Calls for Immediate Release of Funds at Last Year’s $5.1 Billion Level
Programs, Heating Vendors, in Limbo as Nov. 1 Fuel Assistance Start Date Approaches
Fuel Assistance program managers at Action for Boston Community Development (ABCD) and fuel programs across Massachusetts are a week away from the program’s November 1 opening date with no funding commitment from Washington, D.C.
“We have 14,000 fuel assistance applications in-house,” said ABCD President/CEO John J. Drew. “But we can’t designate benefits to these families because there is no funding commitment from Washington. The whole program is in limbo.”
Drew called on the U.S. Department of Health & Human Services to immediately release full fuel assistance funding of $192 million for Massachusetts at the $5.1 billion national level that was provided last year. “With home heating oil prices up eight percent and other heating fuel prices also increased, and with poverty and unemployment in America at record highs, the LIHEAP program must be fully funded with immediate release of funds so that oil trucks can roll with deliveries to people who desperately need this assistance to survive the cold Northern winters,” he said.
Drew emphasized the importance of releasing the full 2011-2012 allocation immediately, not in piecemeal amounts over the course of the winter.
Every year the federal Low-income Home Energy Assistance Program (LIHEAP) provides a lifeline for seniors and working poor families who struggle to heat their homes through the bitter Northeast winter and still purchase food, medicine and other essentials in an economy that has hit them hard from every side. Last year ABCD served 22,000 households, up from 17,000 in previous years. Across Massachusetts, 250,000 households received fuel assistance. This year programs anticipate a 10 percent increase in applications.
Drew thanked Senators Kerry and Brown and Congressman Markey for their advocacy for immediate, full LIHEAP funding, as well as a host of other Senators and Congressmen across the nation for their intensive efforts to bring this critical issue to the attention of the administration.
In an October 13 letter to President Obama urging release of the full $5.1 billion in fuel funding, Senator John Kerry said: “Those who need assistance from LIHEAP the most are often our ‘Greatest Generation seniors’ who have contributed to our country all their lives and now live on fixed incomes, in addition to low-income working families struggling to pay rent and keep their heads above water in a difficult economy.”
Administration’s failure to act cripples program
Because HHS has not established the 2011-2012 funding level and released fuel assistance funds to the states, ABCD and other Massachusetts fuel programs and client-families are encountering a domino-effect series of problems just a week before the program’s official start:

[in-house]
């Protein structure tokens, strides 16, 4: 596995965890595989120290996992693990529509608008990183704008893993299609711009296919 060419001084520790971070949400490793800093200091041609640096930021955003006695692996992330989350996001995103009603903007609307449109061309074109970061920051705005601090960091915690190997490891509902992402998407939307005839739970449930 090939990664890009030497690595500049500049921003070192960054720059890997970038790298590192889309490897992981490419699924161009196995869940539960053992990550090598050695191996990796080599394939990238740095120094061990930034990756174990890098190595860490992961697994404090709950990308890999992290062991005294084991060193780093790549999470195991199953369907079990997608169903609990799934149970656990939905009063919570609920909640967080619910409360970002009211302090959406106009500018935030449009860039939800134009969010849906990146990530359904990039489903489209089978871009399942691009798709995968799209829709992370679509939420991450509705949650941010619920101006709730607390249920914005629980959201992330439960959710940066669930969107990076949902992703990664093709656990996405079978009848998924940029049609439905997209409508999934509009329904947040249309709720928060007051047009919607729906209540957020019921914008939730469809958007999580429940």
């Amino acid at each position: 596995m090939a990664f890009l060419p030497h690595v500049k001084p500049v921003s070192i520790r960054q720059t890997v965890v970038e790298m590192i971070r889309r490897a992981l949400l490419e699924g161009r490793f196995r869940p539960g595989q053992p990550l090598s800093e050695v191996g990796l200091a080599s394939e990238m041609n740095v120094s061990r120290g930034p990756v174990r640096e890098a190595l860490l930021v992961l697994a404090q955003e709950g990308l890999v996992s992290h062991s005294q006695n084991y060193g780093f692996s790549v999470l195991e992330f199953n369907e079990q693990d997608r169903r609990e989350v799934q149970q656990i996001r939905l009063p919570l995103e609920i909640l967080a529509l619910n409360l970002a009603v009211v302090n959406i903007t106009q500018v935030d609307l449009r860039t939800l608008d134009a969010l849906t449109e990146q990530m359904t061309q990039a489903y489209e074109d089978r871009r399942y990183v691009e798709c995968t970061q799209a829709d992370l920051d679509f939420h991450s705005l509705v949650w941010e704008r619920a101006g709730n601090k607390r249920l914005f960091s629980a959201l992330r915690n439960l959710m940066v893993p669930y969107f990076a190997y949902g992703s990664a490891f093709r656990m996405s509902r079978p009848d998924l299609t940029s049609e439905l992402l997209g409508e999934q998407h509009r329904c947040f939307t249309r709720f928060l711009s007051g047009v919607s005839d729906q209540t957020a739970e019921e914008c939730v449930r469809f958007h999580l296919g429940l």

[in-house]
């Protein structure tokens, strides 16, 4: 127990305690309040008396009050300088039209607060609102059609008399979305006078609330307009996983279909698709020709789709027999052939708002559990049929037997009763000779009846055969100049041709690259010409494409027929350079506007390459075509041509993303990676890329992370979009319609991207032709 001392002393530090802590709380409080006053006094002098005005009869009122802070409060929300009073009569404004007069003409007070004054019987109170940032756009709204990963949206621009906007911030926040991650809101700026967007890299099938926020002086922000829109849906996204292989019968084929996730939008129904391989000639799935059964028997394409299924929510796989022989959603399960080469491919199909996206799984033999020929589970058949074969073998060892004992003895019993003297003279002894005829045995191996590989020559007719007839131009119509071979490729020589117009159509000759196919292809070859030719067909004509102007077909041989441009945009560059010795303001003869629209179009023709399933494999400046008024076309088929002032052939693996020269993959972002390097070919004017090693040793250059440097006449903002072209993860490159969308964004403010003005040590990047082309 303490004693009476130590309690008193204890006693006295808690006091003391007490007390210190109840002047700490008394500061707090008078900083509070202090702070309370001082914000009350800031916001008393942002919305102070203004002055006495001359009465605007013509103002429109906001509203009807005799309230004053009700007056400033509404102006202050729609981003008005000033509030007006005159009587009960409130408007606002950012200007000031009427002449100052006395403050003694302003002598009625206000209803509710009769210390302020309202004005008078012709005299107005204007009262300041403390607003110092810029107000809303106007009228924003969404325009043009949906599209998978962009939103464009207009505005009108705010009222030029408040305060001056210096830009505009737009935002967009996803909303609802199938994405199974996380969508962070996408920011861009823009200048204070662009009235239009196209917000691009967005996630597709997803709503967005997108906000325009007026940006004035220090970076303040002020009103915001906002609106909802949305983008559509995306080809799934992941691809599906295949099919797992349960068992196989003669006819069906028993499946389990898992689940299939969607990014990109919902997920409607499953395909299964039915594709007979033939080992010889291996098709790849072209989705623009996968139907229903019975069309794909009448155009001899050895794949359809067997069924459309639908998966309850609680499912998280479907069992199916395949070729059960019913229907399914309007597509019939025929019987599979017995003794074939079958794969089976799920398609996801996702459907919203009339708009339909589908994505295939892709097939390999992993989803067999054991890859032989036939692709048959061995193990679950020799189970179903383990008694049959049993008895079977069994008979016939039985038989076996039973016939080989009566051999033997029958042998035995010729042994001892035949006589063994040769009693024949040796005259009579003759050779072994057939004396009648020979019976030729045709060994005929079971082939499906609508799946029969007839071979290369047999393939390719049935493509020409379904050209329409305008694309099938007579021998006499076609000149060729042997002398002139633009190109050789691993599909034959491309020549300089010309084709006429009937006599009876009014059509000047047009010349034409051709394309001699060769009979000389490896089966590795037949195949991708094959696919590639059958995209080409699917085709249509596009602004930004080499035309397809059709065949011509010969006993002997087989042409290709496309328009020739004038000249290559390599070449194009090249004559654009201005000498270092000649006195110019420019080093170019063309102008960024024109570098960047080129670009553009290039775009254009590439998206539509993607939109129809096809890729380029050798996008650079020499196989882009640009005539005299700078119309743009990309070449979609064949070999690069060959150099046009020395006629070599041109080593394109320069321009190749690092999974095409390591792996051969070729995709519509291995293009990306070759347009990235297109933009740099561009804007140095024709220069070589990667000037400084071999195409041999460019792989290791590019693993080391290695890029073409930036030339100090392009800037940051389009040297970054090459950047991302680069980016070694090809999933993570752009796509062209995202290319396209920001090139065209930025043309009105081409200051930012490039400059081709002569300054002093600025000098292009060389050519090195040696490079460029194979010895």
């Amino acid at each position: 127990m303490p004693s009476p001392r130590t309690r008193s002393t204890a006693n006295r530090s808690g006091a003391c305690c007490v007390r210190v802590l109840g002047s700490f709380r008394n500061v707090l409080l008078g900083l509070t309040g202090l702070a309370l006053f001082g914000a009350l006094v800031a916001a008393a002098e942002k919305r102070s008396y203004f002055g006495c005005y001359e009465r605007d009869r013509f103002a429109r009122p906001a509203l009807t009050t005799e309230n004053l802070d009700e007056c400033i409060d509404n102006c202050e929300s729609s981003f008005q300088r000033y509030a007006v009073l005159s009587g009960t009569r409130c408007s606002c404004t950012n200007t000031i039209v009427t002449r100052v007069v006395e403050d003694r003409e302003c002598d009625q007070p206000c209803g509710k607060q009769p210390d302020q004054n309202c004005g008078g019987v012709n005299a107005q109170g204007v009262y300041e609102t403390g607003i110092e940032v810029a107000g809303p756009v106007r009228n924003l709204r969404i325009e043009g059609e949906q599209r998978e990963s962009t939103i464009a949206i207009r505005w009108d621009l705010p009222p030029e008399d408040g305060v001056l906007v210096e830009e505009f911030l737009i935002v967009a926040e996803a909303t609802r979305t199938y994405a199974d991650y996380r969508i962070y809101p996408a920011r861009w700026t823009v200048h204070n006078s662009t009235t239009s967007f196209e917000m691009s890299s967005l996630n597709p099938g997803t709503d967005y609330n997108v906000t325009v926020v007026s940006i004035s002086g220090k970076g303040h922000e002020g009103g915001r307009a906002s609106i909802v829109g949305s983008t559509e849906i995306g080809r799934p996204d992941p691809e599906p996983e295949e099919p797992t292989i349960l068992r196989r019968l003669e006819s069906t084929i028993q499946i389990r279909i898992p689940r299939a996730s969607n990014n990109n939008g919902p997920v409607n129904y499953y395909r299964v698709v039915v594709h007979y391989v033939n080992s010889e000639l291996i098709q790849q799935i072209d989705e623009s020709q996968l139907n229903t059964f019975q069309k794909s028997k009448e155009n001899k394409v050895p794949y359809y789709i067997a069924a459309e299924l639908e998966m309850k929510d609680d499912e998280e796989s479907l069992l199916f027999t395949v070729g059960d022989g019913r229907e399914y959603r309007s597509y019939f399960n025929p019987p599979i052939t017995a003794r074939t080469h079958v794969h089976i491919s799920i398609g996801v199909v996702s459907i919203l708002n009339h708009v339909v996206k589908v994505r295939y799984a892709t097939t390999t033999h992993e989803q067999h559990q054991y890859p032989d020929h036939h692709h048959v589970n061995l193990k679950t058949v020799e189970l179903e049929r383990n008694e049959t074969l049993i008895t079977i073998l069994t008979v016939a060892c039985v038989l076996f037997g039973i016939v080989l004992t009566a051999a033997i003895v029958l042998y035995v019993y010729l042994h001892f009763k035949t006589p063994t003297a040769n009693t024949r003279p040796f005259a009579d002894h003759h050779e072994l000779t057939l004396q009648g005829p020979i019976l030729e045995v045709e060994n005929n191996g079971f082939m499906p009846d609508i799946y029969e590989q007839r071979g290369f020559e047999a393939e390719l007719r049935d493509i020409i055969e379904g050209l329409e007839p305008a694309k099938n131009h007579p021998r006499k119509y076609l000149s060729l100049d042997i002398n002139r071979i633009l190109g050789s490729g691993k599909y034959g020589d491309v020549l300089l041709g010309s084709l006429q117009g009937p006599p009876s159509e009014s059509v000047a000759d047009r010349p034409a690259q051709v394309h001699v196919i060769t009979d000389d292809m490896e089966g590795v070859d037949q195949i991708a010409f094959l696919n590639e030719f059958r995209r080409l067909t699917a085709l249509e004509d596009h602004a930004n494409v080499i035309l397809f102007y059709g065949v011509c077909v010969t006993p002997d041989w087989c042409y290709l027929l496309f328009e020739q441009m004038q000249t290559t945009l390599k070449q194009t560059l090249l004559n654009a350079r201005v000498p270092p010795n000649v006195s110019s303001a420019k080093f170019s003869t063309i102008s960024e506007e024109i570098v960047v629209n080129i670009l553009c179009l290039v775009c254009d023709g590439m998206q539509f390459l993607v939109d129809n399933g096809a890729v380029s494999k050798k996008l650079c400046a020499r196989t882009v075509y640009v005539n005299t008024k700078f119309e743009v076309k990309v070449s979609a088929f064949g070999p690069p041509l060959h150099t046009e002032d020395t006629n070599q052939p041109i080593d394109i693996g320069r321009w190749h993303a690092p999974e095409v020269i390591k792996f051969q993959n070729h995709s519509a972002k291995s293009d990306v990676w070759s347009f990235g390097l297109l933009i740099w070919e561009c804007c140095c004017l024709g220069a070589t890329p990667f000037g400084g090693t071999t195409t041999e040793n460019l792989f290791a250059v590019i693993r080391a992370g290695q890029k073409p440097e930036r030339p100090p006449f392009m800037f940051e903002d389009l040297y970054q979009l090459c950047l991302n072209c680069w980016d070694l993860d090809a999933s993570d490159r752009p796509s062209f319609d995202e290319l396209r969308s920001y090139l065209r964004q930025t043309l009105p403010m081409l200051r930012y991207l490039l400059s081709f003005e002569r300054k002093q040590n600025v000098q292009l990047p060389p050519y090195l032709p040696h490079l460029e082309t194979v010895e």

• There is no contract with the state agency that dispenses the funding;
• No benefit levels for client-families have been established;
• Oil dealers cannot plan deliveries for the program’s official November 1 start, deliveries desperately needed by tens of thousands of families who qualify for the program;
• Fuel assistance advocates do not have the client benefit information they need to work with utility companies to get families who have had their gas and/or electric shut off turned back on before the November 15 winter “moratorium” on shut offs. If utilities are not turned on by that date, families will go into the winter without heat or electricity.
Last year’s full funding provided a top benefit of $1,050 in Massachusetts. At this year’s oil prices that will provide only about one tank of oil. Most households require 4-5 tanks to get through the winter.
Cold a “natural disaster”
Drew called the winter cold of the Northern states a “natural disaster” equal to the hurricanes, tornadoes, floods and forest fires” that hit other parts of America. He called on the federal government to ensure that people at risk are protected from it.
The very young and old are particularly susceptible to hypothermia where the body loses the ability to regulate its temperature with often deadly results. In addition, families at risk for cold may resort to unsafe heating methods such as space heaters or stoves. Every year families across America die in house fires from such use.
A cost-effective program
Fuel Assistance helps to keep at-risk families on their feet, working, going to school, staying out of emergency rooms. Families in “no-heat” situations may end up leaving their homes and turning to the state’s over-extended shelter system, where they could be placed in hotels and motels at great cost to taxpayers. Children who are cold and hungry cannot do homework effectively and may do poorly in school, at great cost to their futures. Seniors and others may end up in costly emergency rooms due to hypothermia or other cold-related illnesses.
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